Cheyenne was a little disappointing though. It's not a good sign when a city doesn't seem to have a downtown. But the people were really friendly - a sign of living in the least-populated state in the union I guess. You run in to people being dicks a lot less often and so you are nicer. It's enough to make people whistle.

Why do people put videos of themselves doing covers on youtube? Seriously?

The Diary of Frigid Bones: A massive change, but then we did cover nearly 500 miles. From 13°F (-10.5°C) this morning to a giddy 38°F (3.3°C) by mid afternoon in Wyoming.


  1. First my beloved Dolorean and now the underappreciated-by-music-geeks George Strait. Way to get on my good side. Unfortunately, I don't know why an Oregonian chose to set his murder/suicide song in Hannibal. If I ever learn, I'll let you know.

    Glad you guys made it out of Nebraska safely. If nothing else, you're certainly getting an appreciation for the size of our country as compared to yours.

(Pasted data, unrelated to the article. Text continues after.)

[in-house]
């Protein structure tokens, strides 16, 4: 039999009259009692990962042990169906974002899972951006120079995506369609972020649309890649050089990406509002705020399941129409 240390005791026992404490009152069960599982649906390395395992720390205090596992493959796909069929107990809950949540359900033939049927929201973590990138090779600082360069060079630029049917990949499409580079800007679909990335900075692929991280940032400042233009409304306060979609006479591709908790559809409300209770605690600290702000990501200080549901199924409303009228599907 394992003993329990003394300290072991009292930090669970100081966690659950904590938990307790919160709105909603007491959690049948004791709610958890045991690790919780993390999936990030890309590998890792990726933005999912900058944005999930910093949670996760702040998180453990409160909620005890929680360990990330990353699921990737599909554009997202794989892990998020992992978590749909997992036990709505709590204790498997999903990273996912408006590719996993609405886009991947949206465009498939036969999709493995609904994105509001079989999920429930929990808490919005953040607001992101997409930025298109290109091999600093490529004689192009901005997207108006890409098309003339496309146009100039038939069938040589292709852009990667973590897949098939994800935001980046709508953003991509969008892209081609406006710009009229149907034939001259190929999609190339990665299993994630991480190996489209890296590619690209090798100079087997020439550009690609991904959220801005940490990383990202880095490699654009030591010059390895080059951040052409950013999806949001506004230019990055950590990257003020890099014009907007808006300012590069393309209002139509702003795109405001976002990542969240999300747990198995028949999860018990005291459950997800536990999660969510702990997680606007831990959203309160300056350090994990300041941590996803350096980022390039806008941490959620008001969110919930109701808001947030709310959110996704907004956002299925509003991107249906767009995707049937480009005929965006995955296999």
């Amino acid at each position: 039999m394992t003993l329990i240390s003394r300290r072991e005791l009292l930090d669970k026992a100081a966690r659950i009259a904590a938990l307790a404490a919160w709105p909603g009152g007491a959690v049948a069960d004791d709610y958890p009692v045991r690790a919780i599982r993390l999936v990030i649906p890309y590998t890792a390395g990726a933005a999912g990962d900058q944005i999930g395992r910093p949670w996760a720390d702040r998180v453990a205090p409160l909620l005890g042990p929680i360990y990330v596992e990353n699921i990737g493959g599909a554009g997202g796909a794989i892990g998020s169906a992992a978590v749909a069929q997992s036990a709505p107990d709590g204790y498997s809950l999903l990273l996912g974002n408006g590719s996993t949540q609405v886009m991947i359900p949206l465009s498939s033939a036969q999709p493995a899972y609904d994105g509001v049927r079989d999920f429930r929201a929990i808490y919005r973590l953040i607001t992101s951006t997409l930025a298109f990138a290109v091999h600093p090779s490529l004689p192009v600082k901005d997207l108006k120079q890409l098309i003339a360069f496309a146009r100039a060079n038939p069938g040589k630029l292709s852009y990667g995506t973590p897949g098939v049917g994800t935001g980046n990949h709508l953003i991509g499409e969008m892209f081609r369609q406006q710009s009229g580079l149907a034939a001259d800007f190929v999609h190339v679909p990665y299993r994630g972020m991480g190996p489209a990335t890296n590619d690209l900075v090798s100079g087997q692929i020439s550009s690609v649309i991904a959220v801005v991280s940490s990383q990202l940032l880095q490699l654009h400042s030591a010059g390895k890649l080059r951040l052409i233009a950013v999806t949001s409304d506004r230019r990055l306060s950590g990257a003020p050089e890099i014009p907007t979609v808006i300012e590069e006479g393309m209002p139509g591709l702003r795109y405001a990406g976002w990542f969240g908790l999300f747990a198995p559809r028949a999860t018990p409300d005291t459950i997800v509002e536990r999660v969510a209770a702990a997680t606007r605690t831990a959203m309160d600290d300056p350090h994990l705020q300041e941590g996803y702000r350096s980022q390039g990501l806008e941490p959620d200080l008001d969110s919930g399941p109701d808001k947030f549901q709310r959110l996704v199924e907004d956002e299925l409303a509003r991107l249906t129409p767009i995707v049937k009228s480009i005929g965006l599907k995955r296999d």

2. I hope it's connected to Hannibal's self proclaimed status as "America's Home Town." I think he means it's un-American to study writing.

    And yes, George Strait is under valued.

  3. George Strait is of course only undervalued by indie-rock hipsters like you, Ged dear. He's a superstar in the country music world.

  4. But so is Toby Keith... I need a second opinion. If only I could find an alternative to the indie-rock hipsters. Wonder what the hard core crowd would make of George?